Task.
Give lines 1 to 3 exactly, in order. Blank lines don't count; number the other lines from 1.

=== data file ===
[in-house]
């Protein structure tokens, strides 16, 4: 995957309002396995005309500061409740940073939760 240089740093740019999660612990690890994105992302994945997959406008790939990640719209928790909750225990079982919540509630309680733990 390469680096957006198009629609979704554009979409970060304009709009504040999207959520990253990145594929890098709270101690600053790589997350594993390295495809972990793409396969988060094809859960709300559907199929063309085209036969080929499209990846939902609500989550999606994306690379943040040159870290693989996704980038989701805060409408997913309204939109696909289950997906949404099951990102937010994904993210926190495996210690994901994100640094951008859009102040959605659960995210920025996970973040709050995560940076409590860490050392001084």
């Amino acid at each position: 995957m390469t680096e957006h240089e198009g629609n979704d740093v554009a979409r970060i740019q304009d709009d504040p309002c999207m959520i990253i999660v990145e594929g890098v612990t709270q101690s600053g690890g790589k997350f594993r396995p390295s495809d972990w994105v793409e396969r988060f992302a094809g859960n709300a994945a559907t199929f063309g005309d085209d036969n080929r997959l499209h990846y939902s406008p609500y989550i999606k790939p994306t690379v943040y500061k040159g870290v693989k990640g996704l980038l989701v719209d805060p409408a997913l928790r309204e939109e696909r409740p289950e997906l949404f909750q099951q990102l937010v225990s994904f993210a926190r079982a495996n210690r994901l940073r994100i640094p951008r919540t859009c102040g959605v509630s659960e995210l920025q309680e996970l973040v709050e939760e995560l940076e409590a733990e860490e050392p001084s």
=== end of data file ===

[in-house]
């Protein structure tokens, strides 16, 4: 995957309002396995005309500061409740940073939760 240089740093740019999660612990690890994105992302994945997959406008790939990640719209928790909750225990079982919540509630309680733990 390469680096957006198009629609979704554009979409970060304009709009504040999207959520990253990145594929890098709270101690600053790589997350594993390295495809972990793409396969988060094809859960709300559907199929063309085209036969080929499209990846939902609500989550999606994306690379943040040159870290693989996704980038989701805060409408997913309204939109696909289950997906949404099951990102937010994904993210926190495996210690994901994100640094951008859009102040959605659960995210920025996970973040709050995560940076409590860490050392001084």
């Amino acid at each position: 995957m390469t680096e957006h240089e198009g629609n979704d740093v554009a979409r970060i740019q304009d709009d504040p309002c999207m959520i990253i999660v990145e594929g890098v612990t709270q101690s600053g690890g790589k997350f594993r396995p390295s495809d972990w994105v793409e396969r988060f992302a094809g859960n709300a994945a559907t199929f063309g005309d085209d036969n080929r997959l499209h990846y939902s406008p609500y989550i999606k790939p994306t690379v943040y500061k040159g870290v693989k990640g996704l980038l989701v719209d805060p409408a997913l928790r309204e939109e696909r409740p289950e997906l949404f909750q099951q990102l937010v225990s994904f993210a926190r079982a495996n210690r994901l940073r994100i640094p951008r919540t859009c102040g959605v509630s659960e995210l920025q309680e996970l973040v709050e939760e995560l940076e409590a733990e860490e050392p001084s």